Most taxpayers know that property taxes and mortgage interest are tax deductible, but until you move into a Community Facilities District in California, you probably haven’t heard of Mello-Roos before.
When Proposition 13 was passed in 1978, it limited how local governments could tax real estate. Before Proposition 13, real estate property taxes averaged a little under 3% of market value. After Proposition 13, property tax values were frozen at 1976 assessed values and property tax increases could not be greater than 2% per year as long as a home was not sold. Once it was sold, the property was reassessed at 1% of the sale price and the 2% annual cap was reinstated.
This was great for homeowners, but terrible for local governments looking to property taxes as a way to fund local projects. Local governments found it difficult to maintain services with a limited means of collecting property tax. The Mello-Roos tax was created to collect more tax revenue and is a type of parcel tax, which is not levied based on the value of the property.
Mello-Roos are special districts, established by local governments in California, where there is a special property tax assessed on real estate. It was created by the Mello-Roos Community Facilities Act of 1982 and enacted by the California state legislature back in 1982. The funny name, Mello-Roos, comes from the bill’s co-authors, Senator Henry J. Mello and Assemblyman Mike Roos.
Is Mello-Roos Tax Deductible?
According to the IRS, only “ad valorem” property taxes (“according to value”) are tax deductible. Many Mello-Roos taxes are not based on the value of the home, which makes many not tax deductible.
However the IRS has stated that there are exceptions:
“Assessments on real property owners, based other than on the assessed value of the property, may be tax deductible if they are levied for the general public welfare by a proper taxing authority at a like rate on owners of all properties in the taxing authority’s jurisdiction, and if the assessments are not for local benefits (unless for maintenance or interest charges).”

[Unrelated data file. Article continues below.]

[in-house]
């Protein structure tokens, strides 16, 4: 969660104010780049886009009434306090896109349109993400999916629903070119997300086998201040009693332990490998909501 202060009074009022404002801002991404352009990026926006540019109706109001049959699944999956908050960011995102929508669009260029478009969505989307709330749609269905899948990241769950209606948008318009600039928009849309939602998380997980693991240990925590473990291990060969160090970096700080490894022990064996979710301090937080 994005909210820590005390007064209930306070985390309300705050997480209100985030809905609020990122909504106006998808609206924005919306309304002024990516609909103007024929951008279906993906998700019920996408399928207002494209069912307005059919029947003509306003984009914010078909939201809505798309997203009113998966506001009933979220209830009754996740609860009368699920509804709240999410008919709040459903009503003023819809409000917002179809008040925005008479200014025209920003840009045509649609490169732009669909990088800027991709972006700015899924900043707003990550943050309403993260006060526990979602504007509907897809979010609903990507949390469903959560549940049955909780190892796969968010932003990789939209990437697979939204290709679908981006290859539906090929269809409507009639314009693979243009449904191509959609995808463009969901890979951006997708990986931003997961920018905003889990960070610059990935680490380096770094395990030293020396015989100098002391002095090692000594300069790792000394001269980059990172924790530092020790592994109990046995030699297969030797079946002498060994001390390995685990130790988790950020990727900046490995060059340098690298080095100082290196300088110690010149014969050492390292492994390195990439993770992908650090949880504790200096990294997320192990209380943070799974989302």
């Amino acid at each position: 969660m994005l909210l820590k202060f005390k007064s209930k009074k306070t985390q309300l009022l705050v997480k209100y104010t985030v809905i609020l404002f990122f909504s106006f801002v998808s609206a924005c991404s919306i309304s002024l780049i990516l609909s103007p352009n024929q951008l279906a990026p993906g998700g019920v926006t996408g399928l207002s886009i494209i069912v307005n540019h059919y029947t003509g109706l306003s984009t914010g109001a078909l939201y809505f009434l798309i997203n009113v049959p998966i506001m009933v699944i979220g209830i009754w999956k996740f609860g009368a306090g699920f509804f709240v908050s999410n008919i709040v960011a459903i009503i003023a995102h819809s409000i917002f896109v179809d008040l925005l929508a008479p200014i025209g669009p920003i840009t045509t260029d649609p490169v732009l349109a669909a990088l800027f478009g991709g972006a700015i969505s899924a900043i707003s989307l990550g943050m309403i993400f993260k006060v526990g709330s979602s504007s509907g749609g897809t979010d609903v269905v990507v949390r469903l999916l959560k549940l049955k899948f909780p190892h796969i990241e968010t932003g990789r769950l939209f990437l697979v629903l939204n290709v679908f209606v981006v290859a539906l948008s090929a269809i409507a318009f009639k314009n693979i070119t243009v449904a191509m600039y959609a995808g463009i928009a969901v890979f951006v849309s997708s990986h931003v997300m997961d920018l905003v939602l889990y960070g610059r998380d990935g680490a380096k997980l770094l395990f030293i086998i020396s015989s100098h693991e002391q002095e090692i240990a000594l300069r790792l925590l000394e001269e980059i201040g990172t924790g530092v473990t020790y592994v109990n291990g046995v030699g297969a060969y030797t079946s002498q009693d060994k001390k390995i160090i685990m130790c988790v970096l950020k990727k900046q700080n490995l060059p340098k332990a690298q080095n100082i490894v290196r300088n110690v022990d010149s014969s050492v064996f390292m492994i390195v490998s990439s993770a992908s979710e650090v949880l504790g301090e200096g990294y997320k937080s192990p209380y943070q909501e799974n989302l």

Mello-Roos taxes can be tax deductible if it meets all of those conditions, but Mello-Roos taxes are often used for a variety of local purposes. They can be used for public services, like police and fire protection, as well as maintenance and repair, like fixing schools, libraries, sidewalks, and electrical lines. Many of those are local benefits, making them not tax deductible.
If a Mello-Roos tax went to build a library, for example, it is not tax deductible because that is a local benefit. To deduct the tax, you need to be able to show how much of the tax went towards maintenance and interest charges, which can be difficult.
If you review your property tax bill, one clear indicator that a tax is deductible is if there is a tax rate shown. That means the tax was assessed based on the value of the home, which makes it tax deductible.
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